"We can't live in Christian community" I announced tragically. Never mind that the closest I'd ever gotten to the contentment of my ideal is right here in my own little family. Never mind that my attempts to really belong to communities in the past- the boys in my family, the jewish students at my tiny college, the lesbians the northern forests, the other moms at that little playground up the street - pretty much ended in, at the very least, a creeping sort of dissatisfaction. Never mind that it wasn't even REAL - the end of that dream was still tragic that day.

"What? Why?"

"Because. I only want to do it because of all my worst parts - mostly my pathetic, desperate loneliness. Nobody wants someone pathetic and desperate to be in their group. I have to heal this loneliness before I can even be around other people."

His eyes got all gentle and loving. "Oh sweetie. Don't stop being lonely. I love your loneliness. And other people love it too. That's why people are drawn to you. It's the thing that makes you want to gather other people around you all the time. It's good, really."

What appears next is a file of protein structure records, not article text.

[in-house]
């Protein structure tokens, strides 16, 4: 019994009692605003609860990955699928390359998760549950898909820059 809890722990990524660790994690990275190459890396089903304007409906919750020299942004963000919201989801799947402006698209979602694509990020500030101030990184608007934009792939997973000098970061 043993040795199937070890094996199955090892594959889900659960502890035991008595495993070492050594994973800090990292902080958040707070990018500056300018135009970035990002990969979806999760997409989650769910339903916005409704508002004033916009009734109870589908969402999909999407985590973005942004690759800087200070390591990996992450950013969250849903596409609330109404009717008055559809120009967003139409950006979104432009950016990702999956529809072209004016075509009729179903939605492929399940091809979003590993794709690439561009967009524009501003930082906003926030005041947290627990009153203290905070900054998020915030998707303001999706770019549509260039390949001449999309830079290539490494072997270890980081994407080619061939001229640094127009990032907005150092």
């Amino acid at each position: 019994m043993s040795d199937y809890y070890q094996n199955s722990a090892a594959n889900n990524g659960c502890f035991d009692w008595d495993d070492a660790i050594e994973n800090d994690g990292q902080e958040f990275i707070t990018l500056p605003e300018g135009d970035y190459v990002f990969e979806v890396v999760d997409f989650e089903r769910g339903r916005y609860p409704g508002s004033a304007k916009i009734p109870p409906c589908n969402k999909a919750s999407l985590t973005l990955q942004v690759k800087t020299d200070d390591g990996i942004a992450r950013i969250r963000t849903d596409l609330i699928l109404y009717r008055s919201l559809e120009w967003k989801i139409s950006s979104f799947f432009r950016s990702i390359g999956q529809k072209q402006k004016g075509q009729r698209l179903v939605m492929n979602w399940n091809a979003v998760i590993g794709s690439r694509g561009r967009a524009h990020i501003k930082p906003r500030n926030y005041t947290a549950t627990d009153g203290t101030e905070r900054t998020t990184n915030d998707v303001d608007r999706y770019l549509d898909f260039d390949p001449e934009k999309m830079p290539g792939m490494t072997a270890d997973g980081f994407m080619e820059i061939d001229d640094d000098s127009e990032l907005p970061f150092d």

I was incredulous. But then I had a few more tentative conversations with people I trust and I started to really believe it. Maybe Christian Community didnt HAVE to be based on Acts (in that story everything went to hell in a pretty fast handbasket anyway) and maybe the sweet little weekly gatherings we have with friends could really be IT, even if we DO sometimes begin our meals with the theme song from Chitty Chitty Bang Bang instead of something like a lovely Taize chant for the prayer, since that's the kids favorite song at the moment. Maybe those moments of contentment I sometimes feel with my family when we're all walking to watch the sunset together were really real. Maybe all of this, and me in all of this, could be enough.